# Baye's rule and Naive Bayes

The lecture introduced both Baye’s rule and Naive Bayes.
Baye’s rule is P(X|Y)=P(Y|X)\frac{P(X)}{P(Y)}

And Naive Bayes conditional prob for binary classification is \prod_i{\frac{P(w_i|pos)}{P(w_i|neg)}}

I don’t understand how these two are related to each other. How is each component of Baye’s rule mapped to Naive Bayes ?
Could some one explain ? Thanks.

Hi @mc04xkf

In simple words:

• the first one give you the values for P(w_i|pos) and P(w_i|neg),
• the second one combines them (for a sequence);

Btw, it’s called Naive because we combine the ratios as independent and just multiply them as if it was coin flips. In language words do depend on each other (they are not coin flips) but for some simple applications we just can get away with it.

Cheers

To get P(w_i|pos) and P(w_i|neg), we don’t need need Bayes’ rule, do we ?
It is simply the number of times a word appear in pos/neg tweets, divided by the number of pos/neg tweets in total.

@mc04xkf Bayes’ rule helps us transition between conditional probabilities:

• P(pos|w_i)P(w_i|pos) and P(neg|w_i)P(w_i|neg).

If we have the table of the whole world of “counts” - we don’t need Bayes’ rule. But usually that is not the case and we only have particular conditional probabilities. Then Bayes’ rule helps us find the “opposite”. For example, in our case we know P(w_i|pos) (we interpret the data as that the word “i” happened in a positive tweet, or probability of word “i” given the tweet is positive) and we want to get to P(pos|w_i) and that is why we do all the calculations.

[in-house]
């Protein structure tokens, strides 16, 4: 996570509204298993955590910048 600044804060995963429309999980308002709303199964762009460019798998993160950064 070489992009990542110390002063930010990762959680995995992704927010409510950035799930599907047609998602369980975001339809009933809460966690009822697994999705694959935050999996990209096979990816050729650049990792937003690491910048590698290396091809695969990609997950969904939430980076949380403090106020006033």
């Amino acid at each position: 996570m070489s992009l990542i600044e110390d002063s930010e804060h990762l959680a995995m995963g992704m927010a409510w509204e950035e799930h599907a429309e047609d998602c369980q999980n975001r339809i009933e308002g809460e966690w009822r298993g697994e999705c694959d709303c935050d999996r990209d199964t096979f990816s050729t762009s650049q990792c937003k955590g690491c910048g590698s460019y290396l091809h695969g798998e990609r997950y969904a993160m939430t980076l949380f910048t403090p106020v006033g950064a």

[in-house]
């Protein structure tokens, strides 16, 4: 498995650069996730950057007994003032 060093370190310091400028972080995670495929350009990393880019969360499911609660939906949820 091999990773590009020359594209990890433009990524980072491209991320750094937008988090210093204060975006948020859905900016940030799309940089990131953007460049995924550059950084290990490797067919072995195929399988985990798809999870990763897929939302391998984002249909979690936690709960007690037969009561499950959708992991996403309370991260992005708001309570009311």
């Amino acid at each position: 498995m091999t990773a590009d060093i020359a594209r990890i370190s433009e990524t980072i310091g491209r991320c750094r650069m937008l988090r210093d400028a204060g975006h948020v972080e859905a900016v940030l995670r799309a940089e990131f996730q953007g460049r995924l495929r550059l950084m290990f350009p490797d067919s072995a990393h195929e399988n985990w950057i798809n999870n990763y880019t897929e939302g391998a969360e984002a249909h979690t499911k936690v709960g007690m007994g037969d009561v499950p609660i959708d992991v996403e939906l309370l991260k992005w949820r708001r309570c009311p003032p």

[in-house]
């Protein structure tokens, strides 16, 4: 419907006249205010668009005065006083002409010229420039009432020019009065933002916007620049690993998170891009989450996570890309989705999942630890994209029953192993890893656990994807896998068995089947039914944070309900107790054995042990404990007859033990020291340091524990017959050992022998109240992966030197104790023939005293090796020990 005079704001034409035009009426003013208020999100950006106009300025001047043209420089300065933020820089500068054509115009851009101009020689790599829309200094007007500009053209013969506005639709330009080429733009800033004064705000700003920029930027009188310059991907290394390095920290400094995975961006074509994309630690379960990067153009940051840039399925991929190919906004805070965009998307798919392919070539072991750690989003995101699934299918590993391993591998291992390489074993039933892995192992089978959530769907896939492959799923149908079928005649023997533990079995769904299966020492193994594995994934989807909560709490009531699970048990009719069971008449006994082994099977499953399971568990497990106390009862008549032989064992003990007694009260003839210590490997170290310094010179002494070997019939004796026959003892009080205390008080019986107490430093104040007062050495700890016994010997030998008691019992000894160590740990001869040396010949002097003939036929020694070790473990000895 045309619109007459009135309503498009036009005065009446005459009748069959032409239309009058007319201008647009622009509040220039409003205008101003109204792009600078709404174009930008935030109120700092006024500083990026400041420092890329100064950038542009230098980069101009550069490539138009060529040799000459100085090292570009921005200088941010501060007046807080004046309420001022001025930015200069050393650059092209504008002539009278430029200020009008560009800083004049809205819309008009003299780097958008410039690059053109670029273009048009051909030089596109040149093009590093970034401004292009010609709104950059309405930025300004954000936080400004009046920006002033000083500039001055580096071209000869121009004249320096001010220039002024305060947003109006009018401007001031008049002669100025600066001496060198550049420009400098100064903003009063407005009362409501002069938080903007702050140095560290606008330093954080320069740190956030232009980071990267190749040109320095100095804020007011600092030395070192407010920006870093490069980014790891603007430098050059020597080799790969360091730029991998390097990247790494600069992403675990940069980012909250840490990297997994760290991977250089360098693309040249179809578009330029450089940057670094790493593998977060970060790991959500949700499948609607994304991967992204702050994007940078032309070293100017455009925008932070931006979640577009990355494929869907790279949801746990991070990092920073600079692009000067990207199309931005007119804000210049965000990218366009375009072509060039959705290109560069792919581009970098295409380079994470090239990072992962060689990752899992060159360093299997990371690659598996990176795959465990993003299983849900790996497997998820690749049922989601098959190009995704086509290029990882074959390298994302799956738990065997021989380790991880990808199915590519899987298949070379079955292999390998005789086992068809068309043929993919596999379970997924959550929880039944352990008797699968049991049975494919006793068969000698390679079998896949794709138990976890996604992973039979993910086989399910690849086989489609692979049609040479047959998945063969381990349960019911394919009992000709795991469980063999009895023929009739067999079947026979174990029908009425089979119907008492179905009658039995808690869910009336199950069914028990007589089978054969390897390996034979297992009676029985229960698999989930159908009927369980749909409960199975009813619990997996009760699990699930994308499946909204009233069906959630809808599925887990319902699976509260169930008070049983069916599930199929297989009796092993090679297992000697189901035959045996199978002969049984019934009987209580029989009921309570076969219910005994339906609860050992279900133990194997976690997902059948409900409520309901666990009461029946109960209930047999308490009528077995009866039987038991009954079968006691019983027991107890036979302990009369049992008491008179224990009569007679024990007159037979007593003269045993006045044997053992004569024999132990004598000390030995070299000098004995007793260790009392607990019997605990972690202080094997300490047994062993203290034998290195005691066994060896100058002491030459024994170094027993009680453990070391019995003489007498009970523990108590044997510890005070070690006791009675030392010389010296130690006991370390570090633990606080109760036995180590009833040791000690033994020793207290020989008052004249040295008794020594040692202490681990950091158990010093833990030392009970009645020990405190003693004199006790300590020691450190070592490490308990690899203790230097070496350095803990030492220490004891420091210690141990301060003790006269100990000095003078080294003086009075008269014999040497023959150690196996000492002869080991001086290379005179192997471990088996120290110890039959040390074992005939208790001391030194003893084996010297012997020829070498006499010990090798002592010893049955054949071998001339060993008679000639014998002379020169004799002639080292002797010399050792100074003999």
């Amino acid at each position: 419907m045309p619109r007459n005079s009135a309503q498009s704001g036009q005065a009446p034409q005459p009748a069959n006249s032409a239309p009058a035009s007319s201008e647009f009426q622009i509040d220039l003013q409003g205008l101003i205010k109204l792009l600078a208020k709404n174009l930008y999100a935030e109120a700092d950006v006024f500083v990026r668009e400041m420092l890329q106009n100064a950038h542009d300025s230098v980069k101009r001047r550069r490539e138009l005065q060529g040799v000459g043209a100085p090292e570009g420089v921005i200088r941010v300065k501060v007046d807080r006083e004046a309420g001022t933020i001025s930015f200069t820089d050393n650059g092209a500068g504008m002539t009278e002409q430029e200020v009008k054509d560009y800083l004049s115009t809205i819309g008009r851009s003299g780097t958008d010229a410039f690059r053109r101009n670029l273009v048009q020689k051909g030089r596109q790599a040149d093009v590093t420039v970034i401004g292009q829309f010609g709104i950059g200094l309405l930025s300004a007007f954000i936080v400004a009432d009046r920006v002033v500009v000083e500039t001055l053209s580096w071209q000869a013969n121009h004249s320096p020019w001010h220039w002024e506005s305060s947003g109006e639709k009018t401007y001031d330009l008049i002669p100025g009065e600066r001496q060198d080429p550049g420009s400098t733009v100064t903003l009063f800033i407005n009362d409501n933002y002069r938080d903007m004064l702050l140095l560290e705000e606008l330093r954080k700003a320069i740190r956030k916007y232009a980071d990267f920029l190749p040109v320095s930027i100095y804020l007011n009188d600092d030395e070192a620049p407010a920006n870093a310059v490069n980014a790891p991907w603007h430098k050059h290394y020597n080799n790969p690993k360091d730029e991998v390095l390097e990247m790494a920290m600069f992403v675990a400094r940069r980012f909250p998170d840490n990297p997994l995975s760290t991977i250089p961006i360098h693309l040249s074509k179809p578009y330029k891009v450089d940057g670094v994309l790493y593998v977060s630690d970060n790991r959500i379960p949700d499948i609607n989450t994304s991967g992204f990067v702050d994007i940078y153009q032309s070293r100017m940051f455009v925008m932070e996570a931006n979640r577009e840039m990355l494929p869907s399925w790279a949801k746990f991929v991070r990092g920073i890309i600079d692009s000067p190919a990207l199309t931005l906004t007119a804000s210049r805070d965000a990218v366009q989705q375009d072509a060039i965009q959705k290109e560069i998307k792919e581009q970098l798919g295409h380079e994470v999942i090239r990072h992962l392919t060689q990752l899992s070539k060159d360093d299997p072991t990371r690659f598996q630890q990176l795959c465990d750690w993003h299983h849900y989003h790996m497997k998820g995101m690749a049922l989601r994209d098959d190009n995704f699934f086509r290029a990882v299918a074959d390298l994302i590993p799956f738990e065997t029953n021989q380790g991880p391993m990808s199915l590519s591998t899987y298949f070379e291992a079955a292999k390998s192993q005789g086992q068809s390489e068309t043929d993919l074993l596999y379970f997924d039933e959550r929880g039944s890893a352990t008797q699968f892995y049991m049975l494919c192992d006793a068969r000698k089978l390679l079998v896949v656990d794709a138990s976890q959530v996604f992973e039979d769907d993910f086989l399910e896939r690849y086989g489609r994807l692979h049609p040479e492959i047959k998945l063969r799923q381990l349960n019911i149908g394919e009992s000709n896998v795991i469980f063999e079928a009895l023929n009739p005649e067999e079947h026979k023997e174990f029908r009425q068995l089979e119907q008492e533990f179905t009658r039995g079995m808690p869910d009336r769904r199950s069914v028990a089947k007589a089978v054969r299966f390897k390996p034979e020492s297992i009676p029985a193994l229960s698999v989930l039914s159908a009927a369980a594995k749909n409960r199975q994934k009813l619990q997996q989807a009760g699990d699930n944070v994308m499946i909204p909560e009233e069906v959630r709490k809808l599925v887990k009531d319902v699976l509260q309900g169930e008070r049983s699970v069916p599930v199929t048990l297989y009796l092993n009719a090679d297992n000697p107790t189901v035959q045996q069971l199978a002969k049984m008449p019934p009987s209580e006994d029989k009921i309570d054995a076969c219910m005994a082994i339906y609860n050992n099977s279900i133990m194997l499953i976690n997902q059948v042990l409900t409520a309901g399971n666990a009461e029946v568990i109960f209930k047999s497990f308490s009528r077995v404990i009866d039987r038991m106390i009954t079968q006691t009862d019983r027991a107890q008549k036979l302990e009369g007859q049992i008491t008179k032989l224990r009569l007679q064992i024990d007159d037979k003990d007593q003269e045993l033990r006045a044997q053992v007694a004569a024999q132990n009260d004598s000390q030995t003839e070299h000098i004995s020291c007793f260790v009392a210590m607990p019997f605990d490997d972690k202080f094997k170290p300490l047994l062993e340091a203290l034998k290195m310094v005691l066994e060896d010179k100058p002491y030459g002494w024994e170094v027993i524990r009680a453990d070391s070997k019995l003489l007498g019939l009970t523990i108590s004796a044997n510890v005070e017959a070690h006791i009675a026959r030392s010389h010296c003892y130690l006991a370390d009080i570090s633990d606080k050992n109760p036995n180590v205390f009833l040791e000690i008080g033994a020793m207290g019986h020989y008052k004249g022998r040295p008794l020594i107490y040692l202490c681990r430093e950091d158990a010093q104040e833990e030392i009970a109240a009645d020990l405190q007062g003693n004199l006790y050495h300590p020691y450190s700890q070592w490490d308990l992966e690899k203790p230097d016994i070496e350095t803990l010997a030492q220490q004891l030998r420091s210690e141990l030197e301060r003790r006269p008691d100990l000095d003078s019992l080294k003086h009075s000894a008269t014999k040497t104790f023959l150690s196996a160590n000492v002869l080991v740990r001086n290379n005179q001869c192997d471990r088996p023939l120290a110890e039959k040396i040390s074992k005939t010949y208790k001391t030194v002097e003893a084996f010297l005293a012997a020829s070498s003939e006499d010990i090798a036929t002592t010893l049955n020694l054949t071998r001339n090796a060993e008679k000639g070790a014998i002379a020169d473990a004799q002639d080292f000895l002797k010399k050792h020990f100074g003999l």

We could have spared the trouble and just calculated P(pos|w_i) by dividing positive word i count by overall word i count. But this would be accurate if we had all the tweet data in the world or we interpret the data as the positive tweet happened because of the words i (which neither is the case).

Sorry but I still don’t get it.

1. You said

we want to get to P(pos|w_i)

but we actually want P(w_i|pos) and P(w_i|neg) as in \prod{\frac{P(w_i|pos)}{P(w_i|neg}}

1. You said

this would be accurate if we had all the tweet data in the world

In supervised learning, the “world” is the training data, i.e. we only collect the statistics/probabilities from the training data, so it is easy/possible to get P(pos|w_i)

@mc04xkf

No problem, let me explain in more detail. From Bayes’ rule we know:

P(pos|w_i)=\frac{P(w_i|pos)*P(pos)}{P(w_i)};

P(neg|w_i)=\frac{P(w_i|neg)*P(neg)}{P(w_i)};

What would the fraction \frac{P(pos|w_i)}{P(neg|w_i)} be equal to?

I would suggest to derive it on your own on a paper, this way you would remember it for longer, but in any case, here is the solution:

\frac{P(pos|w_i)}{P(neg|w_i)}=\frac{\frac{P(w_i|pos)*P(pos)}{P(w_i)}}{\frac{P(w_i|neg)*P(neg)}{P(w_i)}}=\frac{P(w_i|pos)*P(pos)*P(w_i)}{P(w_i|neg)*P(neg)*P(w_i)}= \frac{P(w_i|pos)*P(pos)*\bcancel{P(w_i)}}{P(w_i|neg)*P(neg)*\bcancel{P(w_i)}}=\\=\frac{P(pos)}{P(neg)}*\frac{P(w_i|pos)}{P(w_i|neg)};

I would suggest to read more about the Bayesian thinking and the difference between frequentist (or classical… on the other hand, nowadays everything that is not Deep Learning is classical ) statistics.